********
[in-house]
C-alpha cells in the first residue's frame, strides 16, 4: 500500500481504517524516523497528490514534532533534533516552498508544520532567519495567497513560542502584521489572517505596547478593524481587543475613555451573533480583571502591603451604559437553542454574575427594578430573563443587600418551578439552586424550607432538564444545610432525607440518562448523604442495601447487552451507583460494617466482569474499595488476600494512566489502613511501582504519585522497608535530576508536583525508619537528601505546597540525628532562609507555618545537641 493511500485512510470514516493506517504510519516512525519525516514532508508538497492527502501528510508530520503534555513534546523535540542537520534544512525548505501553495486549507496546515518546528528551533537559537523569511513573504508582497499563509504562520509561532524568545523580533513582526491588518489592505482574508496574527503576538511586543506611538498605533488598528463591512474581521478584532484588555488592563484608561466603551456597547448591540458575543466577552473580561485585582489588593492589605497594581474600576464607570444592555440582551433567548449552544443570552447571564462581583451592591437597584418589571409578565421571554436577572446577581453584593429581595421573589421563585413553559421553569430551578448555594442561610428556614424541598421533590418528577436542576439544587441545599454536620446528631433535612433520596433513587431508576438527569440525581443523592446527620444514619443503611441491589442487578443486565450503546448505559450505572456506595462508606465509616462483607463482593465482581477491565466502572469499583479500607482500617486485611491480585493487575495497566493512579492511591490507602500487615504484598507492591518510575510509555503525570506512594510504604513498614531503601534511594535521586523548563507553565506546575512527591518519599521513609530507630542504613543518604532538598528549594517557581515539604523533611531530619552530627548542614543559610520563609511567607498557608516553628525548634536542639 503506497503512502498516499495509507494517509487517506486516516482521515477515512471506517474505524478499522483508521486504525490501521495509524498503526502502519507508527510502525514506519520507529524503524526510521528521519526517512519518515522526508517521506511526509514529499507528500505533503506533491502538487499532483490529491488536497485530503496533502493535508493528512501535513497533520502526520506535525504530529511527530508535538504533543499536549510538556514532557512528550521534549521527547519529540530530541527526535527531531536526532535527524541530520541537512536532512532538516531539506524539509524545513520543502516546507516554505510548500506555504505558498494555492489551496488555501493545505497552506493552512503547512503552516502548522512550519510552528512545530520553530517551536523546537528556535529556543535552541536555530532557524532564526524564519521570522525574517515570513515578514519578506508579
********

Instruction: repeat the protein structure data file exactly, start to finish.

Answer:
[in-house]
C-alpha cells in the first residue's frame, strides 16, 4: 500500500481504517524516523497528490514534532533534533516552498508544520532567519495567497513560542502584521489572517505596547478593524481587543475613555451573533480583571502591603451604559437553542454574575427594578430573563443587600418551578439552586424550607432538564444545610432525607440518562448523604442495601447487552451507583460494617466482569474499595488476600494512566489502613511501582504519585522497608535530576508536583525508619537528601505546597540525628532562609507555618545537641 493511500485512510470514516493506517504510519516512525519525516514532508508538497492527502501528510508530520503534555513534546523535540542537520534544512525548505501553495486549507496546515518546528528551533537559537523569511513573504508582497499563509504562520509561532524568545523580533513582526491588518489592505482574508496574527503576538511586543506611538498605533488598528463591512474581521478584532484588555488592563484608561466603551456597547448591540458575543466577552473580561485585582489588593492589605497594581474600576464607570444592555440582551433567548449552544443570552447571564462581583451592591437597584418589571409578565421571554436577572446577581453584593429581595421573589421563585413553559421553569430551578448555594442561610428556614424541598421533590418528577436542576439544587441545599454536620446528631433535612433520596433513587431508576438527569440525581443523592446527620444514619443503611441491589442487578443486565450503546448505559450505572456506595462508606465509616462483607463482593465482581477491565466502572469499583479500607482500617486485611491480585493487575495497566493512579492511591490507602500487615504484598507492591518510575510509555503525570506512594510504604513498614531503601534511594535521586523548563507553565506546575512527591518519599521513609530507630542504613543518604532538598528549594517557581515539604523533611531530619552530627548542614543559610520563609511567607498557608516553628525548634536542639 503506497503512502498516499495509507494517509487517506486516516482521515477515512471506517474505524478499522483508521486504525490501521495509524498503526502502519507508527510502525514506519520507529524503524526510521528521519526517512519518515522526508517521506511526509514529499507528500505533503506533491502538487499532483490529491488536497485530503496533502493535508493528512501535513497533520502526520506535525504530529511527530508535538504533543499536549510538556514532557512528550521534549521527547519529540530530541527526535527531531536526532535527524541530520541537512536532512532538516531539506524539509524545513520543502516546507516554505510548500506555504505558498494555492489551496488555501493545505497552506493552512503547512503552516502548522512550519510552528512545530520553530517551536523546537528556535529556543535552541536555530532557524532564526524564519521570522525574517515570513515578514519578506508579